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"Religious tax" proposed for the practice of Muslims in Germany

BERLIN – When Germans submit their annual tax returns, religion is very important. If you are a Catholic, the tax authority will probably impose an income tax surcharge of about 10 percent on your local church. The same applies to most Protestants.

The tax applies to almost all baptized Christians, and church officials say state-enforced payments are crucial to financing cemeteries and community work.

So far Muslim practitioners have been excluded from this rule, but some leading members of the coalition parties of the German government seem determined to change that. Despite criticism from some Muslim communities, they claim that a state-imposed tax would help all Muslims promote moderate interpretations of Islam and resist the attraction of rich foreign donors who advocate more radical interpretations.

"Apart from Qatar and [United Arab Emirates]]what we are most concerned about in the Gulf [Persian] is Saudi Arabia," said Thorsten Frei, vice chairman of the Christian Democratic Union Party of Chancellor Angela Merkel and the Christian Social Union Parliament, opposite the Washington Post.

Aiman ​​Mazyek, chairman of the Central Council of Muslims in Germany, and German Chancellor Angela Merkel attend a rally to protest the Paris jihadists' attacks on 13 January 2015 in front of the Brandenburg


Freely cited federal statistics showing that the vast majority of members of the German Islamic State are considered part of the Salafi movement being promoted y Saudi Arabia "We have to make sure that Islam emancipates itself from foreign influences in Germany," said Frei. [19659002] Such deliberate government interference would be inconceivable in countries where religion and state are more clearly separated. "If you explain that to the Americans, they think you are crazy," said Aiman ​​Mazyek, chairman of the Central Council of Muslims in Germany, which serves as the umbrella organization for some communities. But in Germany, where the leading party wears the word "Christian," state and religion are ever more closely connected than in many other Western countries.

Top officials have made no secret of their recent plans for active promotion of moderate interpretations of Islam. German Interior Minister Horst Seehofer made a promise last month to stop "foreign interference" in German Muslim communities.

The German government is now planning to force foreign government donors to make their financial contributions to the Muslim communities in Germany transparent, according to a report by the Süddeutsche Zeitung and the German public service television. The report showed that the measures were aimed at reaching Kuwait and Qatar, which are known to make a major contribution to foreign Muslim communities.

On February 12, 2008, Muslim women push prams in Duisburg, Germany. About 60 percent of Muslims who moved to Germany before 2010 now have a full-time job.

AP Photo / Martin Meissner

However, the focus seems to be on Saudi Arabia. Germany and Saudi Arabia have met on numerous fronts in recent months. Merkel was the first world market leader to stop arms sales to Riyadh after the murder of Washington Post columnist Jamal Khashoggi. The CIA has come to the conclusion that Saudi Crown Prince Mohammed bin Salman has ordered the killing of Khashoggi on October 2 at the Saudi Consulate in Istanbul.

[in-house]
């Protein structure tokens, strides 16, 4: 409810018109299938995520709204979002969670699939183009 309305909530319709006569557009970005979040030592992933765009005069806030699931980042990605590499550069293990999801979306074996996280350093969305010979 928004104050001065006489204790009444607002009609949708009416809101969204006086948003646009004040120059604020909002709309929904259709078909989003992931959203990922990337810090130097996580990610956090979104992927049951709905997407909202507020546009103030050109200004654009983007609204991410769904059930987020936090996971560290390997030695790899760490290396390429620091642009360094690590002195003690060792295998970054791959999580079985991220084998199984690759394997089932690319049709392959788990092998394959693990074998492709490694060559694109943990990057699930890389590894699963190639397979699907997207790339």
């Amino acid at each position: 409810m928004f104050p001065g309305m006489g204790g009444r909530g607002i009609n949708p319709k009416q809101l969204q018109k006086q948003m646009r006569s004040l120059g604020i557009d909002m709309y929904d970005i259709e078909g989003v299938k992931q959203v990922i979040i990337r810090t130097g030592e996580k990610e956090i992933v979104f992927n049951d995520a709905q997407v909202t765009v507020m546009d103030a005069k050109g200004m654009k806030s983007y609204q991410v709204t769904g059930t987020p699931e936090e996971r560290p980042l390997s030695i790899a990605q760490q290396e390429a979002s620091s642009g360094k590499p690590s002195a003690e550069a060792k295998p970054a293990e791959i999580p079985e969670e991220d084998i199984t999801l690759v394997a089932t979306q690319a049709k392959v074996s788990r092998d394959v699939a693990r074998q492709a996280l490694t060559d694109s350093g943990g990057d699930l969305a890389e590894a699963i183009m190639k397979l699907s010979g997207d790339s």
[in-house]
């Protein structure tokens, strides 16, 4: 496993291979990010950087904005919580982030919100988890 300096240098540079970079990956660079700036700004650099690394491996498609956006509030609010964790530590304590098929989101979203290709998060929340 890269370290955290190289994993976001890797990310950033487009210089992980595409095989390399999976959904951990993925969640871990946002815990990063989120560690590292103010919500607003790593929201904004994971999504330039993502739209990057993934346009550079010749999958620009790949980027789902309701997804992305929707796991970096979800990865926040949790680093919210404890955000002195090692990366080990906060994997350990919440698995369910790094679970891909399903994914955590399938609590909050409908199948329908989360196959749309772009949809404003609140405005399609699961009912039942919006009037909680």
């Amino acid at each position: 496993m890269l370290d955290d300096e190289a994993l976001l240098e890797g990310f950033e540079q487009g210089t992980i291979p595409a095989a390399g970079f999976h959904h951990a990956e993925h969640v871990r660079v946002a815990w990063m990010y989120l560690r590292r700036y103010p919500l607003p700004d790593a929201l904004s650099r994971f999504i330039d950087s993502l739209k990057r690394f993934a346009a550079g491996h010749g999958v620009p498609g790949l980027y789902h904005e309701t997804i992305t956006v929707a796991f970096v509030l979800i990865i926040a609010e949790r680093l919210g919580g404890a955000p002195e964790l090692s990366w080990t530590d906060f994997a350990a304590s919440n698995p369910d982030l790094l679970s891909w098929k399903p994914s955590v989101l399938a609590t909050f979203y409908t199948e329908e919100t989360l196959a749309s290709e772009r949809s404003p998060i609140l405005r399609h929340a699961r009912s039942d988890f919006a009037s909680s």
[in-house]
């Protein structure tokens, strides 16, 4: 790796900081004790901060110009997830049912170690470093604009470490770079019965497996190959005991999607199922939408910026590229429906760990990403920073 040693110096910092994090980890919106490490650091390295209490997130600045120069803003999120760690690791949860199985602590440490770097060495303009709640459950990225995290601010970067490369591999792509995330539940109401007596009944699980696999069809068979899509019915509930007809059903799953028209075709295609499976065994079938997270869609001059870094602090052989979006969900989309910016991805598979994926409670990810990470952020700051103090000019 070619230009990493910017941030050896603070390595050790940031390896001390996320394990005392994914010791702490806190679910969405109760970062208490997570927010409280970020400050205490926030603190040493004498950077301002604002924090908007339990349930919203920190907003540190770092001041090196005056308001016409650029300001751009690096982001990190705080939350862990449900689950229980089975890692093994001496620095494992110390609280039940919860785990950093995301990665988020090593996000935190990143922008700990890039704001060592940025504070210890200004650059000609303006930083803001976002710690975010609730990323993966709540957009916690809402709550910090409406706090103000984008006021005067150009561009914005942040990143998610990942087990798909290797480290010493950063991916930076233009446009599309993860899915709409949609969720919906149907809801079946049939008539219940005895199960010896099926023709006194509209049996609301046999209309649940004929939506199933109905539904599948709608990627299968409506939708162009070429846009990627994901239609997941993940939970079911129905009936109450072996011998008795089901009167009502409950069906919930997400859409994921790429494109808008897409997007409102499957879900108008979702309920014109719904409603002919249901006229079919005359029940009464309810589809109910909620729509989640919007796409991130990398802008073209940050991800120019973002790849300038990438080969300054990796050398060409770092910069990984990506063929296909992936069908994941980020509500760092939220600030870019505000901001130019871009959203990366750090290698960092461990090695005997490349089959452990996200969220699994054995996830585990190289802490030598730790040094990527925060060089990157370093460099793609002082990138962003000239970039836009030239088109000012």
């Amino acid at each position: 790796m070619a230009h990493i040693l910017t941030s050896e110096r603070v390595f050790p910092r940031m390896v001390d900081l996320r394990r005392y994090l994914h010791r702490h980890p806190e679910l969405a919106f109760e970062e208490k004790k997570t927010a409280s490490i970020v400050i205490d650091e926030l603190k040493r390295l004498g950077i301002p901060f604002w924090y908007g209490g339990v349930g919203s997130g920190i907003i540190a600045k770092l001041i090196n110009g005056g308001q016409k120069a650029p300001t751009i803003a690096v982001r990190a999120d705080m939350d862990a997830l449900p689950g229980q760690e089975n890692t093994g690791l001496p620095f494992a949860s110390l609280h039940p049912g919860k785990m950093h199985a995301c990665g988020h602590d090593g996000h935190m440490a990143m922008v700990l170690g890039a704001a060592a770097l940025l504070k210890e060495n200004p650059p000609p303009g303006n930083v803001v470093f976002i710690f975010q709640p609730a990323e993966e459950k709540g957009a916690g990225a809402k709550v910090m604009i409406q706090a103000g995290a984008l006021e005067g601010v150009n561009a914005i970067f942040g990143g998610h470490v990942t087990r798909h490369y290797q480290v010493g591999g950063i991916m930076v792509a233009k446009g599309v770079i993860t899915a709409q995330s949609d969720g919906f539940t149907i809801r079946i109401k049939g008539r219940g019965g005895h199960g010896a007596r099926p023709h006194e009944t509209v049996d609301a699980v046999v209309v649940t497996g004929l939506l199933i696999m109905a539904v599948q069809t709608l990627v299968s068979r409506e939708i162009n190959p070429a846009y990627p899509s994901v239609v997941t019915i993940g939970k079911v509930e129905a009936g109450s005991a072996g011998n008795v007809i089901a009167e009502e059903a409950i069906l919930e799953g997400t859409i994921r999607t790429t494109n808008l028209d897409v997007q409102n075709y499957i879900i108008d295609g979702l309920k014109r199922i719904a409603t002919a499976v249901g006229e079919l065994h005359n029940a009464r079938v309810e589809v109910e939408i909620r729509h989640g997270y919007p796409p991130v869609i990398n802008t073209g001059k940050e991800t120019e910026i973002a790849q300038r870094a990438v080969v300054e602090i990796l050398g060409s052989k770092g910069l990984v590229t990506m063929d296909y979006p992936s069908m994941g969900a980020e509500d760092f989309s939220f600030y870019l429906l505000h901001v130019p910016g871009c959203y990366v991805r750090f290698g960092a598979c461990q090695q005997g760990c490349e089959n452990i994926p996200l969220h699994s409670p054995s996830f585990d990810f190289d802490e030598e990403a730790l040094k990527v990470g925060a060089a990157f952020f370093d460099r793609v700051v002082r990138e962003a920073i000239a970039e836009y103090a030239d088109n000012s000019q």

But the Saudi practices had criticized the politicians and secret services in Germany much earlier. The Saudi-led intervention in Yemen has cost thousands of lives. In Germany, intelligence agencies reportedly warned as early as 2015 that the money from the Arabian Persian Gulf countries was being used to radicalize some hundreds of thousands of refugees who came to Germany this year.

A representative of the Saudi Embassy in Berlin On Friday, he was unable to comment on the reports, but Saudi Arabia has rejected similar allegations in the past.

Some representatives of Muslim communities also claim that the vast majority of their funds come from domestic donations and not from foreign contributions. "But it really depends on the community we talk about," said Islam scholar Lamya Kaddor.

Turkey's payments to imams working with the so-called Ditib community, for example, have a notable external influence. Kaddor believes that it is a good step to force foreign donors to disclose their contributions, but believes a tax would hinder further promising efforts.

Church, there is no leader in Islam, "said Kaddor. This would make the introduction of a mosque tax much more difficult than, for example, the distribution of funds collected on behalf of the Catholic Church. So far, most Muslim communities lack the necessary legal status to sustain taxpayers' money, and politicians who support the proposal say it is up to these communities to meet the criteria.

There is also disagreement as to whether such a system would have been mandatory, as suggested by the conservative legislature Frei and others. Many Muslims already provide 2.5% of their income, which is not spent on the cost of living, to needy people, although these contributions are not monitored by their communities.

Aiman ​​Mazyek from the Central Council of Muslims in Germany said the government should "do" not help financially, but in terms of providing the administrative resources. "For some, however, this is too far.

"As a Muslim, I oppose the government's idea of ​​how to spend my money," Kaddor said. "It's not about the government."

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